That corroborates the information some people discounted as “smuggling” Bahima and Balaalo into Buganda history.  And of course, they did not justify your use of the term “smuggling”: the best way to justify it would have been with counter evidence on the ethnicity and origins of Ham Mukasa’s mother, the Muhima lady Nyakazaana.

Note that Ham Mukasa was baptised the name “Ham”…that looks obvious.

“Ham Mukasa was born Mukasa Rwamujonjoza”: We have already ploughed through the “Rwamujonjoza” name.  What I forgot to mention is the meaning of that name and the language where it derives from.  The root word in the name is “jonjoza”.  It does not exist in Luganda.  It is a Runyankore word which means to bully or abuse.  Rwamujonjoza may mean child or descendant of a bully.  You can confirm this on page 54 of this dictionary that defines Kujonjoza:

Davis Margaret Beatrice (1938), A Lunyoro-Lunyankole-English and English-Lunyoro-Lunyankole Dictionary (Kampala: Uganda Book Shop)

In Runyoro, the verb “kujonjoza” is part of the vocabulary of metallurgy.  In iron working, it meant flattening smolten ore into a sheet that would eventually be moulded into swords (one sword is a Kitara) blades, spears, platters and digging implements.  Ham Mukasa may as well have had connections with Bunyoro-Kitara iron-working traditions.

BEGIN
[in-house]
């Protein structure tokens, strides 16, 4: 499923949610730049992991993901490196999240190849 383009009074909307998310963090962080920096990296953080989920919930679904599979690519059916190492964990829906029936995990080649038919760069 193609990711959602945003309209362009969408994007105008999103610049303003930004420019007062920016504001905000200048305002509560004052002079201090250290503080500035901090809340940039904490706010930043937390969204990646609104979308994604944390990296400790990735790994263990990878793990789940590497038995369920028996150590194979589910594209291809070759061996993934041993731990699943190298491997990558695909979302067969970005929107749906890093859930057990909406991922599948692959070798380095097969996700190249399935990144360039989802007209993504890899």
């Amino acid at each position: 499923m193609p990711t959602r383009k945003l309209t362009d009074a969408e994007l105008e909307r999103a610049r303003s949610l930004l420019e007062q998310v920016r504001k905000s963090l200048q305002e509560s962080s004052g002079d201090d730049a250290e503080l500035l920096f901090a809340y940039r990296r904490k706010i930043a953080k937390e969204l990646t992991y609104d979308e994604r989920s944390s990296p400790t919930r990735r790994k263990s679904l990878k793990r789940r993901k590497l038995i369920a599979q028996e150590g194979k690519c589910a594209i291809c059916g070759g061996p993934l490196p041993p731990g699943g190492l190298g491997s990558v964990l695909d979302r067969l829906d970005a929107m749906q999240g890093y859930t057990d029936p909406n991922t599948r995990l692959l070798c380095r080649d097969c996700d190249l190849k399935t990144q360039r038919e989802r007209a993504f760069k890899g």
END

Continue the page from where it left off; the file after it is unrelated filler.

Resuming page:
When you scheme through Luganda grammar, you do not find “Rwa…” as one of the prefixes.  It is exclusively a Runyakitara prefix.  So, the name “Rwamujonjoza” has little to do with Kiganda origins, and is either from Nkore or Bunyoro-Kitara.  Given as we have seen, the origins of Ham Mukasa Rwamujonjoza’s mother, Nkore is more likely.

Mukasa was called Ham because of his Hamitic looks.  The  name itself is evidence of that background of Nyakazaana.  They could as well have called him Kaima/Kayima/ Muhima/Muyima Mukasa.

Note that Apollo Kagwa was a Muhima of the Nsenne clan, the migrants from Busongora….typical Musongora…angalia yeye!

If readers can, look up the history of the Nsenene clan of Buganda, and ask them why the title of the Ssaza Chief of Mawokota (one of the three core counties of Buganda) is “Kaima” up to now.  Ask them about the first Kaima that was to be aloocated a large estate in North Mawokota, the only known grazing grounds in the Mawokota-Kyaddondo-Busiro heartland of the nascent Buganda.  Kaima means Kahima or Kahuma, “the Hamite”.

Lance Corporal (Rtd) Otto Patrick

Relationship between Himas and Buganda

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1/7 mine is not an attempt to re-write Buganda history but to tell it as it is in response to some Baganda’s Hima-hate campaign which will unfortunately wind up at the Buganda royal house.